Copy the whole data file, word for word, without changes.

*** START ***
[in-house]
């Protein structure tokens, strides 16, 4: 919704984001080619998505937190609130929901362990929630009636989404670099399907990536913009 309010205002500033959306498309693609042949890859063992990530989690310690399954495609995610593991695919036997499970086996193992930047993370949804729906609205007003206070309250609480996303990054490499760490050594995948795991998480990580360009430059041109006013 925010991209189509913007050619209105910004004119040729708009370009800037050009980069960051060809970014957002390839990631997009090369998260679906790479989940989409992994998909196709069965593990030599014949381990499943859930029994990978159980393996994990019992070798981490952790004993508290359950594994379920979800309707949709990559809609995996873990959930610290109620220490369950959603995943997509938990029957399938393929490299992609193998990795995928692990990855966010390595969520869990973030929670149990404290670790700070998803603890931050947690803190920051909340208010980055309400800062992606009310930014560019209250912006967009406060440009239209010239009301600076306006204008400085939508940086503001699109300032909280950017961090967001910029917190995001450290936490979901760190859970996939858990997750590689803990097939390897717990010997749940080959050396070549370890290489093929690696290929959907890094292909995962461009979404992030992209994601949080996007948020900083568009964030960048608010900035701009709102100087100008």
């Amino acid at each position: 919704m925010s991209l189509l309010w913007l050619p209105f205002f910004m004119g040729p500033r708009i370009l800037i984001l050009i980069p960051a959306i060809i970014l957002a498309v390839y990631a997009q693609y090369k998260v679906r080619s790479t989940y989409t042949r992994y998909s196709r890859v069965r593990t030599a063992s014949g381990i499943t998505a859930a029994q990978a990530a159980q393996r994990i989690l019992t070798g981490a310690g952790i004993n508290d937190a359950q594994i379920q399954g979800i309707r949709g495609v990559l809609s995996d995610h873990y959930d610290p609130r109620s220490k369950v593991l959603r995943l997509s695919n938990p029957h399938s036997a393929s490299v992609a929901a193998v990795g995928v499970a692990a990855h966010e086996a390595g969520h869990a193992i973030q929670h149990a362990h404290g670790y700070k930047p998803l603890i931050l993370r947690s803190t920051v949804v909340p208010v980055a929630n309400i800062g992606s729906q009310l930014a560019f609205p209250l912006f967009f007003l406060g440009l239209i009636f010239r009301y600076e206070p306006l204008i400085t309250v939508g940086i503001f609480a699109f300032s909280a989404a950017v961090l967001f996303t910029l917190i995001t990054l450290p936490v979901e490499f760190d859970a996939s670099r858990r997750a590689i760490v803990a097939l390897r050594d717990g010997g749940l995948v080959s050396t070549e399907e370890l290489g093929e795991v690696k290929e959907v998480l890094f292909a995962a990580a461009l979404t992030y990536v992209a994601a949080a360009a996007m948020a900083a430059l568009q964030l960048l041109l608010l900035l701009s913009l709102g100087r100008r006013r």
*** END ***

[in-house]
């Protein structure tokens, strides 16, 4: 919704984001080619998505937190609130929901362990929630009636989404670099399907990536913009 309010205002500033959306498309693609042949890859063992990530989690310690399954495609995610593991695919036997499970086996193992930047993370949804729906609205007003206070309250609480996303990054490499760490050594995948795991998480990580360009430059041109006013 925010991209189509913007050619209105910004004119040729708009370009800037050009980069960051060809970014957002390839990631997009090369998260679906790479989940989409992994998909196709069965593990030599014949381990499943859930029994990978159980393996994990019992070798981490952790004993508290359950594994379920979800309707949709990559809609995996873990959930610290109620220490369950959603995943997509938990029957399938393929490299992609193998990795995928692990990855966010390595969520869990973030929670149990404290670790700070998803603890931050947690803190920051909340208010980055309400800062992606009310930014560019209250912006967009406060440009239209010239009301600076306006204008400085939508940086503001699109300032909280950017961090967001910029917190995001450290936490979901760190859970996939858990997750590689803990097939390897717990010997749940080959050396070549370890290489093929690696290929959907890094292909995962461009979404992030992209994601949080996007948020900083568009964030960048608010900035701009709102100087100008």
């Amino acid at each position: 919704m925010s991209l189509l309010w913007l050619p209105f205002f910004m004119g040729p500033r708009i370009l800037i984001l050009i980069p960051a959306i060809i970014l957002a498309v390839y990631a997009q693609y090369k998260v679906r080619s790479t989940y989409t042949r992994y998909s196709r890859v069965r593990t030599a063992s014949g381990i499943t998505a859930a029994q990978a990530a159980q393996r994990i989690l019992t070798g981490a310690g952790i004993n508290d937190a359950q594994i379920q399954g979800i309707r949709g495609v990559l809609s995996d995610h873990y959930d610290p609130r109620s220490k369950v593991l959603r995943l997509s695919n938990p029957h399938s036997a393929s490299v992609a929901a193998v990795g995928v499970a692990a990855h966010e086996a390595g969520h869990a193992i973030q929670h149990a362990h404290g670790y700070k930047p998803l603890i931050l993370r947690s803190t920051v949804v909340p208010v980055a929630n309400i800062g992606s729906q009310l930014a560019f609205p209250l912006f967009f007003l406060g440009l239209i009636f010239r009301y600076e206070p306006l204008i400085t309250v939508g940086i503001f609480a699109f300032s909280a989404a950017v961090l967001f996303t910029l917190i995001t990054l450290p936490v979901e490499f760190d859970a996939s670099r858990r997750a590689i760490v803990a097939l390897r050594d717990g010997g749940l995948v080959s050396t070549e399907e370890l290489g093929e795991v690696k290929e959907v998480l890094f292909a995962a990580a461009l979404t992030y990536v992209a994601a949080a360009a996007m948020a900083a430059l568009q964030l960048l041109l608010l900035l701009s913009l709102g100087r100008r006013r």